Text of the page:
Student Blog | Joyce
What is fieldwork anyways?
If you’ve talked to OTs or OTS you’ve probably heard this term thrown around. Overall, fieldwork is an out-of-classroom experience to practice your clinical reasoning and therapeutic skills under the appropriate supervision. The reason why I say “appropriate supervision” is because they may not always be an occupational therapist.
WHAT? HOW? WHY? OMG HOW WILL I BE AN OT?
I know, I had the same thoughts running through my head. To break it down, fieldwork experiences can be categorized into two levels, Level 1 and Level 2. To be clear, for your level 2 fieldwork, you must be under the supervision of a registered and licensed occupational therapist. However, for your level 1 fieldwork, your supervisor can vary. From my own personal experience, my first “CI” (clinical instructor as we call them in the OT world… not white collar criminal informant) was a life skills coach at ICAN California Abilities Network, a day program for adults with intellectual disabilities. In addition, a few of my peers worked under the supervision of a physical therapist, a certified occupational therapy assistant, or even a psychologist.
While your head might be spinning and your anxiety shooting through the roof, I learned that it’s okay. For your level 1 fieldwork, the objective is to gain an understanding of the needs of the clients. While each experience varies, most students use this time to observe and discuss with their CI the needs of the clients that they encounter and what treatment plans could look like. You never know what you can learn if you keep an open mind.
For example, this last week was my full week of Level 1 fieldwork, meaning instead of going to class, I was going to my fieldwork site, Children’s Hospital of Los Angeles USC University Center of Excellence for Developmental Disabilities (CHLA UCEDD). I experienced such an enriched week of learning that varied from observing to actively participating in treatment sessions. What prepared me for this fieldwork site was my first fieldwork at ICAN working with the life skills coach. I observed the ways they worked with the clients who had Autism, Down Syndrome, or Cerebral Palsy. Even though they weren’t occupational therapists, I took that time to really engage in conversations with the clients to get a tiny glimpse of what their life and daily routine was like. This built a strong foundation of communication and interpersonal skills that translated over to my fieldwork here at CHLA UCEDD. And because my clients at ICAN were 22+, I was able to see what life can be like for the children I see at my current fieldwork. This allowed me to start that clinical reasoning as to what skills should the individual be working on throughout their childhood and adolescence in order to be as independent as possible in their emerging adulthood years.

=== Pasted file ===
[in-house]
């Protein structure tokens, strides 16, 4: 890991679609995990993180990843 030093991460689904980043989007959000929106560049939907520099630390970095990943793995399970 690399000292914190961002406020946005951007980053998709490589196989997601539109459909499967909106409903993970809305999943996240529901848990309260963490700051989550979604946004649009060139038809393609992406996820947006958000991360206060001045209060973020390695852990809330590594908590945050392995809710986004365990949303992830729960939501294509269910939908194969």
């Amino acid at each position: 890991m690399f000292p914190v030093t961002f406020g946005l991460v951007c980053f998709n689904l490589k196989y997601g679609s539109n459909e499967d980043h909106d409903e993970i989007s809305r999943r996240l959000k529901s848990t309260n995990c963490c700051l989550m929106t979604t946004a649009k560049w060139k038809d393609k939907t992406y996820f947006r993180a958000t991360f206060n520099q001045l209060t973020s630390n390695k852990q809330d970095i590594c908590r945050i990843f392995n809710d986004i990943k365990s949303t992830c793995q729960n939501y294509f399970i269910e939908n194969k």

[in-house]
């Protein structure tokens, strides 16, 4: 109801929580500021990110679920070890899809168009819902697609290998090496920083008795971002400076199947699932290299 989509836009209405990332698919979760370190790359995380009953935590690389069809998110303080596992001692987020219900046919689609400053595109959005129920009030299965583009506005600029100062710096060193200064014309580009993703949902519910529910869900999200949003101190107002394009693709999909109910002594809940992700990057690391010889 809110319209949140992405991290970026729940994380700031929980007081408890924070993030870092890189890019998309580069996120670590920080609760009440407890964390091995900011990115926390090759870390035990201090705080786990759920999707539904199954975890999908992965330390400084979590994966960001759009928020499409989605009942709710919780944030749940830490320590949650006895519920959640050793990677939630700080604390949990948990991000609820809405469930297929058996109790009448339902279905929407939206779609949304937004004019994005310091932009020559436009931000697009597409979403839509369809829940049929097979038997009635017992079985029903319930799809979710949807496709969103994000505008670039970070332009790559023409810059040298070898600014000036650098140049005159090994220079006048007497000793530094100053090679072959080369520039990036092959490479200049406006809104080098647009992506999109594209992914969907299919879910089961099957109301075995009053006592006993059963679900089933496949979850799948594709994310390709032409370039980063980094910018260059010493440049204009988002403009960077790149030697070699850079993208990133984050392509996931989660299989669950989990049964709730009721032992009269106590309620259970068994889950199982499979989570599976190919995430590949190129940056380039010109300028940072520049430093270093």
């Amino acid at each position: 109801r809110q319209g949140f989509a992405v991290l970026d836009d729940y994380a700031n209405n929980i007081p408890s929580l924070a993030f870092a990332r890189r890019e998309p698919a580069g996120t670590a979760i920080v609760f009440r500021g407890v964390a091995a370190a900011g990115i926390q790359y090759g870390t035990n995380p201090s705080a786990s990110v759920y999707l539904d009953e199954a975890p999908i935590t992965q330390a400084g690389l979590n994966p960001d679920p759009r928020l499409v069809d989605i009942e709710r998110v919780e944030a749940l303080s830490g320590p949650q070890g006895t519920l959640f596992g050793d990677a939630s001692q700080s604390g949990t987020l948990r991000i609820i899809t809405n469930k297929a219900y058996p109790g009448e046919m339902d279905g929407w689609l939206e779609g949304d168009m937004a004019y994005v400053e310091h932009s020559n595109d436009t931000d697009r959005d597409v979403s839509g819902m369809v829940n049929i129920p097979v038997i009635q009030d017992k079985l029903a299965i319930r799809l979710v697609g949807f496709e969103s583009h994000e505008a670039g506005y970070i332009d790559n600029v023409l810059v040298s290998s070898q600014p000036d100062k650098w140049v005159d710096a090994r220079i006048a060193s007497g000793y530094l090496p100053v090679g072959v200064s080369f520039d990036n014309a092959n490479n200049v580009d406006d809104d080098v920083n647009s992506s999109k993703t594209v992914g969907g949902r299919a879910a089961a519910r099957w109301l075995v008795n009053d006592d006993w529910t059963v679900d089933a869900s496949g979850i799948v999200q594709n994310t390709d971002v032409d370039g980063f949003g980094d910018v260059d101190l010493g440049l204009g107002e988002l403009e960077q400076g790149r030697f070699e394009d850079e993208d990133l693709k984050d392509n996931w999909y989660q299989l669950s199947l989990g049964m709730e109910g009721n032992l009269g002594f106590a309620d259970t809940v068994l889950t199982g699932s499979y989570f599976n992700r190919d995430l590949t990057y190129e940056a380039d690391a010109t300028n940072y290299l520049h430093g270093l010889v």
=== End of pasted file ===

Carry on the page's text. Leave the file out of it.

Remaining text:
It took me a while to understand the meaningful lessons I gained from ICAN. Honestly, I was just really bitter about the fact that I wasn’t placed at a setting with an occupational therapist. However, upon reflection, have I continued to resent my placement and closed the door on many of the wonderful conversations that took place, I wouldn’t have had that knowledge to reflect back on when interacting with clients today.